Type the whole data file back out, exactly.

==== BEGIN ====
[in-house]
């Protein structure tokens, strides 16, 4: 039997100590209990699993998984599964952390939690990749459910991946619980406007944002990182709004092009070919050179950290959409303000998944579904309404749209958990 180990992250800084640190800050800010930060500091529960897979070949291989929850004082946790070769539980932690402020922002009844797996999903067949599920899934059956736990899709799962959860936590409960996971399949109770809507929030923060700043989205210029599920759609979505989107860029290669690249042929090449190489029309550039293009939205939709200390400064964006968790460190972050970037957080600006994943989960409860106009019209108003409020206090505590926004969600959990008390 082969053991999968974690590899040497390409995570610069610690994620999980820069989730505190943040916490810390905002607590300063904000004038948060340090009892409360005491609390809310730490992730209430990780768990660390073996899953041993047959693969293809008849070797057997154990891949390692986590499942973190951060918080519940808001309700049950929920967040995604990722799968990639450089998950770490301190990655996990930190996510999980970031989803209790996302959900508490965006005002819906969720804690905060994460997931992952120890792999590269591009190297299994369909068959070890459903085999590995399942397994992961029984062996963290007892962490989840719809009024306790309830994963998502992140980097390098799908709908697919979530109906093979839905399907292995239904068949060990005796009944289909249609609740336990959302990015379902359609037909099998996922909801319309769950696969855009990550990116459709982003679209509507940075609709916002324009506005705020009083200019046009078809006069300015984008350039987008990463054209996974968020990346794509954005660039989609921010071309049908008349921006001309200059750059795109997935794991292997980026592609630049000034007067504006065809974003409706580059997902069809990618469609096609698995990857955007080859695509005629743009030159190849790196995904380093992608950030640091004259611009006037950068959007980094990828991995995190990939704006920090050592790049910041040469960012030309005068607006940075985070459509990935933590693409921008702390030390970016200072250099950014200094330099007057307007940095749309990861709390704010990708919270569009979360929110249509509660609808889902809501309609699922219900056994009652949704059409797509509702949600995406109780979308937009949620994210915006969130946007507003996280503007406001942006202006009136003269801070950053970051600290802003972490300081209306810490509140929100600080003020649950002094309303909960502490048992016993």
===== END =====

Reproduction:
[in-house]
């Protein structure tokens, strides 16, 4: 039997100590209990699993998984599964952390939690990749459910991946619980406007944002990182709004092009070919050179950290959409303000998944579904309404749209958990 180990992250800084640190800050800010930060500091529960897979070949291989929850004082946790070769539980932690402020922002009844797996999903067949599920899934059956736990899709799962959860936590409960996971399949109770809507929030923060700043989205210029599920759609979505989107860029290669690249042929090449190489029309550039293009939205939709200390400064964006968790460190972050970037957080600006994943989960409860106009019209108003409020206090505590926004969600959990008390 082969053991999968974690590899040497390409995570610069610690994620999980820069989730505190943040916490810390905002607590300063904000004038948060340090009892409360005491609390809310730490992730209430990780768990660390073996899953041993047959693969293809008849070797057997154990891949390692986590499942973190951060918080519940808001309700049950929920967040995604990722799968990639450089998950770490301190990655996990930190996510999980970031989803209790996302959900508490965006005002819906969720804690905060994460997931992952120890792999590269591009190297299994369909068959070890459903085999590995399942397994992961029984062996963290007892962490989840719809009024306790309830994963998502992140980097390098799908709908697919979530109906093979839905399907292995239904068949060990005796009944289909249609609740336990959302990015379902359609037909099998996922909801319309769950696969855009990550990116459709982003679209509507940075609709916002324009506005705020009083200019046009078809006069300015984008350039987008990463054209996974968020990346794509954005660039989609921010071309049908008349921006001309200059750059795109997935794991292997980026592609630049000034007067504006065809974003409706580059997902069809990618469609096609698995990857955007080859695509005629743009030159190849790196995904380093992608950030640091004259611009006037950068959007980094990828991995995190990939704006920090050592790049910041040469960012030309005068607006940075985070459509990935933590693409921008702390030390970016200072250099950014200094330099007057307007940095749309990861709390704010990708919270569009979360929110249509509660609808889902809501309609699922219900056994009652949704059409797509509702949600995406109780979308937009949620994210915006969130946007507003996280503007406001942006202006009136003269801070950053970051600290802003972490300081209306810490509140929100600080003020649950002094309303909960502490048992016993």